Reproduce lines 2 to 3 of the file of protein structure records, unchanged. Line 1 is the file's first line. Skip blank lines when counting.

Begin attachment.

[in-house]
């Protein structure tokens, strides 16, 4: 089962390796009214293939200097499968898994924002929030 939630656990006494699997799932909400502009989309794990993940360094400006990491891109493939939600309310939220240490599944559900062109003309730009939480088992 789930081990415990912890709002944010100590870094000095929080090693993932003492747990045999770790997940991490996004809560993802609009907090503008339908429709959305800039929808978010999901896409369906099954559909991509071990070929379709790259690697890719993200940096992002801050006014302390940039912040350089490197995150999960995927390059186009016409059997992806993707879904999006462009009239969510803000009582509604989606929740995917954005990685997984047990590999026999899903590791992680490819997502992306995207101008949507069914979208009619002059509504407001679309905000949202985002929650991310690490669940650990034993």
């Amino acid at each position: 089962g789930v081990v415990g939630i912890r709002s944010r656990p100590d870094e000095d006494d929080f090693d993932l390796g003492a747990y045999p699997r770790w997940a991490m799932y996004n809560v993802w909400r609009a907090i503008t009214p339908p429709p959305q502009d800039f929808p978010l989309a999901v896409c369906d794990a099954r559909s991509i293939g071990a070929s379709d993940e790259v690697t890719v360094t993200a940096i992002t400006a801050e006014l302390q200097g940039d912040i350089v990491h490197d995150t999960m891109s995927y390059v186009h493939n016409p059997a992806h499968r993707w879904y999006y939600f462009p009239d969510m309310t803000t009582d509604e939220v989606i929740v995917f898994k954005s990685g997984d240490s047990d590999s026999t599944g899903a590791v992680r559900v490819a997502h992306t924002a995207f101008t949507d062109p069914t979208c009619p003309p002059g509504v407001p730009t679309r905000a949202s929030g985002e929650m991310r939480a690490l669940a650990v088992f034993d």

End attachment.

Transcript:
């Protein structure tokens, strides 16, 4: 089962390796009214293939200097499968898994924002929030 939630656990006494699997799932909400502009989309794990993940360094400006990491891109493939939600309310939220240490599944559900062109003309730009939480088992 789930081990415990912890709002944010100590870094000095929080090693993932003492747990045999770790997940991490996004809560993802609009907090503008339908429709959305800039929808978010999901896409369906099954559909991509071990070929379709790259690697890719993200940096992002801050006014302390940039912040350089490197995150999960995927390059186009016409059997992806993707879904999006462009009239969510803000009582509604989606929740995917954005990685997984047990590999026999899903590791992680490819997502992306995207101008949507069914979208009619002059509504407001679309905000949202985002929650991310690490669940650990034993």
């Amino acid at each position: 089962g789930v081990v415990g939630i912890r709002s944010r656990p100590d870094e000095d006494d929080f090693d993932l390796g003492a747990y045999p699997r770790w997940a991490m799932y996004n809560v993802w909400r609009a907090i503008t009214p339908p429709p959305q502009d800039f929808p978010l989309a999901v896409c369906d794990a099954r559909s991509i293939g071990a070929s379709d993940e790259v690697t890719v360094t993200a940096i992002t400006a801050e006014l302390q200097g940039d912040i350089v990491h490197d995150t999960m891109s995927y390059v186009h493939n016409p059997a992806h499968r993707w879904y999006y939600f462009p009239d969510m309310t803000t009582d509604e939220v989606i929740v995917f898994k954005s990685g997984d240490s047990d590999s026999t599944g899903a590791v992680r559900v490819a997502h992306t924002a995207f101008t949507d062109p069914t979208c009619p003309p002059g509504v407001p730009t679309r905000a949202s929030g985002e929650m991310r939480a690490l669940a650990v088992f034993d």